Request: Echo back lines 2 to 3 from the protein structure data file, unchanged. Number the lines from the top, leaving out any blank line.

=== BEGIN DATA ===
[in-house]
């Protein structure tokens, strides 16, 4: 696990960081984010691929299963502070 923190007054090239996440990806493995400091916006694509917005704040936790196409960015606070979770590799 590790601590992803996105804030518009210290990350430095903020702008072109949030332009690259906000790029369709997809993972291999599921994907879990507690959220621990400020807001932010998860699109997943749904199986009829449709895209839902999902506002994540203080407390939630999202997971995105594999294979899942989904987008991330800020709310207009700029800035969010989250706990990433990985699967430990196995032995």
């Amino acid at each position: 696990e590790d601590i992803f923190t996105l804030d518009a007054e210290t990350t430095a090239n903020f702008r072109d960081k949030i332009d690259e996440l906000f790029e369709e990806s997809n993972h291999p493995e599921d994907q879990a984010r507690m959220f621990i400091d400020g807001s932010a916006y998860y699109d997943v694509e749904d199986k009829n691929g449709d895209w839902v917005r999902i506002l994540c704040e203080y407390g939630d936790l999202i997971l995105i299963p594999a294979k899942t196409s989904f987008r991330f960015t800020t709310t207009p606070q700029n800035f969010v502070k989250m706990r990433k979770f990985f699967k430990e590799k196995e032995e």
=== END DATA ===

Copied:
């Protein structure tokens, strides 16, 4: 696990960081984010691929299963502070 923190007054090239996440990806493995400091916006694509917005704040936790196409960015606070979770590799 590790601590992803996105804030518009210290990350430095903020702008072109949030332009690259906000790029369709997809993972291999599921994907879990507690959220621990400020807001932010998860699109997943749904199986009829449709895209839902999902506002994540203080407390939630999202997971995105594999294979899942989904987008991330800020709310207009700029800035969010989250706990990433990985699967430990196995032995």
């Amino acid at each position: 696990e590790d601590i992803f923190t996105l804030d518009a007054e210290t990350t430095a090239n903020f702008r072109d960081k949030i332009d690259e996440l906000f790029e369709e990806s997809n993972h291999p493995e599921d994907q879990a984010r507690m959220f621990i400091d400020g807001s932010a916006y998860y699109d997943v694509e749904d199986k009829n691929g449709d895209w839902v917005r999902i506002l994540c704040e203080y407390g939630d936790l999202i997971l995105i299963p594999a294979k899942t196409s989904f987008r991330f960015t800020t709310t207009p606070q700029n800035f969010v502070k989250m706990r990433k979770f990985f699967k430990e590799k196995e032995e």